THE CHURCHES OF THE NEW TESTAMENT.-I regard it as certain that the churches of the New Testament, 80 far as they correspond with their ideal, consisted of spiritual men who had a living faith in Christ, and again that each church formed a definite society, having its members duly registered or otherwise distinguished from the world. This is implied when St. Paul directs the excommunication of an offender, and when we find that the church was not co-extensive with the congregation of hearers, from which

PREACHING.-Look at the preacher if you want him to preach at you. The same sermon is often dull to a sleepy-head and helpful to an attentive listener, and the difference is one of reception. Oliver Wendell Holmes, picturing a lecture audience, talks of « faces without a ray of sympathy or movement of expression. They are what kill the lecturer. These negative faces, with their vacuous eyes and stony lineaments, pump and suck the warm soul out of him." And how many such people we find in every Sunday congregation!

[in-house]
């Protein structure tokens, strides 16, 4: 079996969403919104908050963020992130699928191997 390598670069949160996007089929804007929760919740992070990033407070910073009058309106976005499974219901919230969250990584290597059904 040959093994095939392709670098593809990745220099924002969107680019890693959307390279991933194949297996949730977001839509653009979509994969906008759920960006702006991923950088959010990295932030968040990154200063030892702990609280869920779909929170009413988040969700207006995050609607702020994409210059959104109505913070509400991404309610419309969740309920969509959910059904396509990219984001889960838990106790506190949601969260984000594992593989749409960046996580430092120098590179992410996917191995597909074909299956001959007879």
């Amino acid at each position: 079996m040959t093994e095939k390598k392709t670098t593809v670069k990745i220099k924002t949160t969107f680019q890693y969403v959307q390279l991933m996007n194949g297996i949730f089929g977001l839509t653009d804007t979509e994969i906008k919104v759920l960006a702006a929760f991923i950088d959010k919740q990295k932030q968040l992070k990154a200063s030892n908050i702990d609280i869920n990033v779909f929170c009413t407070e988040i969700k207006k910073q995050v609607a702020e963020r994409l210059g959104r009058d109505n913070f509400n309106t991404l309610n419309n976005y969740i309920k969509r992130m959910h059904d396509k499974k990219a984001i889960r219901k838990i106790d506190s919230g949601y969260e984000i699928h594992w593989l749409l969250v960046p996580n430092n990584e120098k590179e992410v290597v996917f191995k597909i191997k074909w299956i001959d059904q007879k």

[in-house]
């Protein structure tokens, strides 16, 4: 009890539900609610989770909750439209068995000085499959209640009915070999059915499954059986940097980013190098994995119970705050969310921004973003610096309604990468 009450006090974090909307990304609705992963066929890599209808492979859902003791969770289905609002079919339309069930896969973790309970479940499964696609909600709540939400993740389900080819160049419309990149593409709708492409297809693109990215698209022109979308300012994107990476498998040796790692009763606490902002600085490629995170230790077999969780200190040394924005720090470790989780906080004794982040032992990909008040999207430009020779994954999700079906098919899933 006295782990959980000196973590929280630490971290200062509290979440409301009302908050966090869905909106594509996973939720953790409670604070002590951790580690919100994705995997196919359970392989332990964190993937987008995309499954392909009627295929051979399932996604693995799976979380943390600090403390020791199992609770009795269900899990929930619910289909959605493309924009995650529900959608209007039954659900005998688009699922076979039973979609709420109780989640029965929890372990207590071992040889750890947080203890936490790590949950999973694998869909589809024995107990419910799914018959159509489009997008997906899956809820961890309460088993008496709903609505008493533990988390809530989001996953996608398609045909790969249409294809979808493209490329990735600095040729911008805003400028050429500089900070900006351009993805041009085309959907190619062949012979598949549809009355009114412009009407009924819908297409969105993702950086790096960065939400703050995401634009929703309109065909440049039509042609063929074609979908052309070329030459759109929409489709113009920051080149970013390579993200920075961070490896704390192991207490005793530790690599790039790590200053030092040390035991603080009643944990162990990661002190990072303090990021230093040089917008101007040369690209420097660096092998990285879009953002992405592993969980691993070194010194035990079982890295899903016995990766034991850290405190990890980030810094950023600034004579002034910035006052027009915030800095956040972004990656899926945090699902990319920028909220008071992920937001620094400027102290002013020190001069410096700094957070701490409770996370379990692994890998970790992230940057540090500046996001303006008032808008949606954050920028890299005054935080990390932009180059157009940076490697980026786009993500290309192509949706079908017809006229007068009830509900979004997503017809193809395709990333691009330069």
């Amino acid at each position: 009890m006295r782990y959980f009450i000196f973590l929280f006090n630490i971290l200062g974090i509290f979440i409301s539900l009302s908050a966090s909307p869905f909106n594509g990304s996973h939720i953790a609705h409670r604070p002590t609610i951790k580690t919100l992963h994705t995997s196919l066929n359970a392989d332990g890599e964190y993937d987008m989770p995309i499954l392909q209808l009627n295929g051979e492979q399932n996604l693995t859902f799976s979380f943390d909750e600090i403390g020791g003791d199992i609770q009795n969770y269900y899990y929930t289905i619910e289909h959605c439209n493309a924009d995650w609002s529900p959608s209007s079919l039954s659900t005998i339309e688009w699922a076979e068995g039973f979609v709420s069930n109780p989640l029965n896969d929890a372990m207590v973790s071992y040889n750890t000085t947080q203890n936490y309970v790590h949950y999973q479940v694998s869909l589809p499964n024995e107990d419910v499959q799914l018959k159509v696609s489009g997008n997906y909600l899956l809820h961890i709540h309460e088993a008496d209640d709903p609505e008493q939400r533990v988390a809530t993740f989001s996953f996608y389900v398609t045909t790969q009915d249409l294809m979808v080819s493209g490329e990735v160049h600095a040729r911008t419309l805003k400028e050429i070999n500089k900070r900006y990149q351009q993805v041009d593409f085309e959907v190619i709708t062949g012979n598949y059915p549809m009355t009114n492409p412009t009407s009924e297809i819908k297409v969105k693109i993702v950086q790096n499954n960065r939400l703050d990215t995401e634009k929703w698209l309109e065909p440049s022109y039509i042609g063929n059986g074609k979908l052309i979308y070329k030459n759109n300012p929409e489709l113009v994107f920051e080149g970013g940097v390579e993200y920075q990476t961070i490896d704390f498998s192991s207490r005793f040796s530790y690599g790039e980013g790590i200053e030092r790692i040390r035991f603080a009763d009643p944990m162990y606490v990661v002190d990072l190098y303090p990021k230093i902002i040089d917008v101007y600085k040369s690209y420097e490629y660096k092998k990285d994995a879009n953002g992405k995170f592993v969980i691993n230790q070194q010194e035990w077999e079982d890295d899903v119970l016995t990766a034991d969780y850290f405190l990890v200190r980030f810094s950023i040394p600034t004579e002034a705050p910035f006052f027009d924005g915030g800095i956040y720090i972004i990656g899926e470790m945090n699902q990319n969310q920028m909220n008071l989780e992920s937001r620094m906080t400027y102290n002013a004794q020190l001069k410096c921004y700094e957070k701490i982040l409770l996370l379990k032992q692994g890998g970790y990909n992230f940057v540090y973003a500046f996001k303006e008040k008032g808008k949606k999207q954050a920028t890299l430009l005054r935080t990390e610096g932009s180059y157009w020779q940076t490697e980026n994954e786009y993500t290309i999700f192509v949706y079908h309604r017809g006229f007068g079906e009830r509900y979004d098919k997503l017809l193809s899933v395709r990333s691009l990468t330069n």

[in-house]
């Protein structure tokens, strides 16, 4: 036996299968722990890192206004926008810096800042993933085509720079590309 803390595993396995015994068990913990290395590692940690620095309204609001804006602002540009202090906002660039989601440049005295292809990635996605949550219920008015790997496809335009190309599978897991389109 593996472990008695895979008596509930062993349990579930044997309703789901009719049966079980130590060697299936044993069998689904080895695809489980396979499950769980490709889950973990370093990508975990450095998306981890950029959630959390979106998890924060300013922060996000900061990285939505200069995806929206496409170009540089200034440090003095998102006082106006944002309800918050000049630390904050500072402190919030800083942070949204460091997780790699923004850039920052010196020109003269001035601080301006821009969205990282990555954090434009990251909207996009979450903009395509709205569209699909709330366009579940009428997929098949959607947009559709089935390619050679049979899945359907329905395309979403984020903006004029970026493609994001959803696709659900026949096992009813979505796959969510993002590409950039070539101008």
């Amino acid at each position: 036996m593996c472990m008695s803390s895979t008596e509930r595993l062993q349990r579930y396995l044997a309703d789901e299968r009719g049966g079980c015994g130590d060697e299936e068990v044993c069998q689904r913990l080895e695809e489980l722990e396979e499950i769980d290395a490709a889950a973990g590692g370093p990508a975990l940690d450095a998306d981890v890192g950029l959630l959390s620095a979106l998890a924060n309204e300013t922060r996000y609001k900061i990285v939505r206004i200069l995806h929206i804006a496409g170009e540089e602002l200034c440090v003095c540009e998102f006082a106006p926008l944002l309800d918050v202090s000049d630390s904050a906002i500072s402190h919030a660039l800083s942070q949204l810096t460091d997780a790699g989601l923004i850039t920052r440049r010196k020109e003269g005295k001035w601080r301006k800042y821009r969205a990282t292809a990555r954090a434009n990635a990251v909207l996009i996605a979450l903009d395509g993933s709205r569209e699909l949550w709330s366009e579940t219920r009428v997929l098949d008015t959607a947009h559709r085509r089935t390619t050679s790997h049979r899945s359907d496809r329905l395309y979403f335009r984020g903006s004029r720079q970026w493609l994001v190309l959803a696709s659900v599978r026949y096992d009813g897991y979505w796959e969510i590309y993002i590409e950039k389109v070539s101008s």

Missionary Observer.


Cuttack, Sept. 24, 1868. I SPENT the first Lord's-day in this month at Piplee, and felt that it was a solemn and interesting day. I preached in the morning from 1 Peter v. 4, and exhorted the church bereaved of its be loved pastor to meditate on the tender, loving care of the “Chief Shepherd." The congregation for some time before our dear brother's death was much too large for the chapel, which was built eighteen years ago, and regularly met in the Girls' School-room, which is large and commodious. When they all rose to sing, after reading the first hymn, I felt that it was quite an inspiring, as well as touching sight. The Lord's Supper was administered in the afternoon, and we felt it good thus to renew our pledge in life and death to be the Lord's.